There are several factors that interact with each other.
The length and diameter of the wire determines the wire resistance and thus the power dissipated as heat in the motor.
The mass of the motor core, frame and windings determines how long it takes for the wire to reach its maximum safe temperature.
The surface area, shape, enclosure style, air temperature and air flow determine how quickly heat is taken away from the motor.
The insulation type determines how hot it can get before being damaged. Magnet wire insulation materials have historically ranged from 100 to 180 degrees C. There may be newer materials that can operate at even higher temperatures.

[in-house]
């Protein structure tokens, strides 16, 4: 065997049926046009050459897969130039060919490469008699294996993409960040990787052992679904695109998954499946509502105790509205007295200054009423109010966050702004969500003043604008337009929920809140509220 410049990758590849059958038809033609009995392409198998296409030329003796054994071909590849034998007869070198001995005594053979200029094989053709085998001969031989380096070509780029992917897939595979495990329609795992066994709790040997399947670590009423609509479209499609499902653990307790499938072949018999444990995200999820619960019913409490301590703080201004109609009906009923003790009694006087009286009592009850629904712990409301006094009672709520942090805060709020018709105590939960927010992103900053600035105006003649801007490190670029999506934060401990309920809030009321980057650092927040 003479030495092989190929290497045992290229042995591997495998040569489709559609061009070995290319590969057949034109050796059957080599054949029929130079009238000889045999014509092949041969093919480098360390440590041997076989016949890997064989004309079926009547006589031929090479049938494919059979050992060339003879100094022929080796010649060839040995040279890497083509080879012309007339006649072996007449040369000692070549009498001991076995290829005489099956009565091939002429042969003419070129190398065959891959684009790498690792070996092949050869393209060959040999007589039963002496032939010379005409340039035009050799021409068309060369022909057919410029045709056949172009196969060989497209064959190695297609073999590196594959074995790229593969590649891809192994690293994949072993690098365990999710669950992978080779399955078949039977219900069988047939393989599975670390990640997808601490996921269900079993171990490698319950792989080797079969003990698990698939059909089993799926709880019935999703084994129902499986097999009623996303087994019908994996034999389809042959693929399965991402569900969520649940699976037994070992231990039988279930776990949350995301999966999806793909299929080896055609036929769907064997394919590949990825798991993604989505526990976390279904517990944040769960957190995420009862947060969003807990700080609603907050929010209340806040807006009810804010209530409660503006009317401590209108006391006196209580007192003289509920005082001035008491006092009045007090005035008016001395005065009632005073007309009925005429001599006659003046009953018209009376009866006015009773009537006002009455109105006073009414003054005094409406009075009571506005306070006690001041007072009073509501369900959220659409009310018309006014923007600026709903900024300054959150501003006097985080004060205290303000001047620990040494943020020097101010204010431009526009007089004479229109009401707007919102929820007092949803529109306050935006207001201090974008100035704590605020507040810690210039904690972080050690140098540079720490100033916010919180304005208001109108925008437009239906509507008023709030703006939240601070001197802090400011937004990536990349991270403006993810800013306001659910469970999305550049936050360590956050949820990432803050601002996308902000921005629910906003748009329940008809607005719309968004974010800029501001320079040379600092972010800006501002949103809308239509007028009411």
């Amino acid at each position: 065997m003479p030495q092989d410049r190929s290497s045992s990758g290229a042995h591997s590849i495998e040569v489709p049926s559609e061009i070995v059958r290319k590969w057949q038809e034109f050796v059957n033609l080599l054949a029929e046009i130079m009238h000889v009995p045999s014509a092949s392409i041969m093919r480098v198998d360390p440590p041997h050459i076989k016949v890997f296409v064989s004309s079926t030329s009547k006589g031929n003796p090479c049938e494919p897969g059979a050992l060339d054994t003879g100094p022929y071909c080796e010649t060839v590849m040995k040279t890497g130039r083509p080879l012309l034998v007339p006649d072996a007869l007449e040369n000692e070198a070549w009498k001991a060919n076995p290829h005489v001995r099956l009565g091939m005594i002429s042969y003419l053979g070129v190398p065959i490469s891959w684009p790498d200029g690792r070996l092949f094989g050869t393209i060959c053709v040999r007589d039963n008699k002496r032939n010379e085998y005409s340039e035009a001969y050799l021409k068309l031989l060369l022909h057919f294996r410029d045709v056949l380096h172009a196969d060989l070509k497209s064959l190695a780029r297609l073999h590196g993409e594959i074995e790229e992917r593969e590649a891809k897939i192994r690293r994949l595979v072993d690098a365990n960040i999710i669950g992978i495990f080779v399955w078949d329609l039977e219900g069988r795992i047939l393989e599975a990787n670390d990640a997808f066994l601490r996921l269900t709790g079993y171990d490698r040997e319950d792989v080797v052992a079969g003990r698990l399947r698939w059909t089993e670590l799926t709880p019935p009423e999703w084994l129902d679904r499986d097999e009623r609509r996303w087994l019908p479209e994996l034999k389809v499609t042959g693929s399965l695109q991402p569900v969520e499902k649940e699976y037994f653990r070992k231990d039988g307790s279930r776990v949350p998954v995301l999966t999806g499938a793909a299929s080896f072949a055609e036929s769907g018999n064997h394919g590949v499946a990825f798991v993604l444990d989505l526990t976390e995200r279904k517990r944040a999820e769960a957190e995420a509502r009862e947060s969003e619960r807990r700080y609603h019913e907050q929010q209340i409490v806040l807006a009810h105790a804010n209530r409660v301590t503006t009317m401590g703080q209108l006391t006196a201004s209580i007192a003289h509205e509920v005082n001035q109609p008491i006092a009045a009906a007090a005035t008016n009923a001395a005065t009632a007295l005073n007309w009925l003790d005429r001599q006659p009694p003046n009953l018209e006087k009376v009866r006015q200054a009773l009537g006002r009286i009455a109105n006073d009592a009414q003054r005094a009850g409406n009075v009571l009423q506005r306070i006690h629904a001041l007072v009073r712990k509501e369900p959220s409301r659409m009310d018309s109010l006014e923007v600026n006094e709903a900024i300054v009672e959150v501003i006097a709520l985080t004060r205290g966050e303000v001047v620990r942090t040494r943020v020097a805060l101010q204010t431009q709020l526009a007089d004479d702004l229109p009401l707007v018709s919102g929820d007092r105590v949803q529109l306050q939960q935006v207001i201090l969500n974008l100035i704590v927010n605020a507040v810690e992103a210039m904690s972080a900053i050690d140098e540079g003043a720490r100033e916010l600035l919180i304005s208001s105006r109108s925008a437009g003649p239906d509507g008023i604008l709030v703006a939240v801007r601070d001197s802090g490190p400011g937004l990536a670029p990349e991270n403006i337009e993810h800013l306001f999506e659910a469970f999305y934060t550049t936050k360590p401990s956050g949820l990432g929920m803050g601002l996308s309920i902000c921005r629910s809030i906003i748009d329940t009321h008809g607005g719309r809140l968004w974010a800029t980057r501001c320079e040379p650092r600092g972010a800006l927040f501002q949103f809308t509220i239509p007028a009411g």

The duty cycle, operating vs. cool-down time, influences the maximum temperature.
Te expected lifetime of the insulation is directly related by the time that the insulation is subjected to a given temperature.
Industrial motors are designed to operate 24 hours a day, 365 days per year for many years. Hobby motors have duty cycle limitations and shorter life expectancies. Automobile starter motors have duty cycle limitations.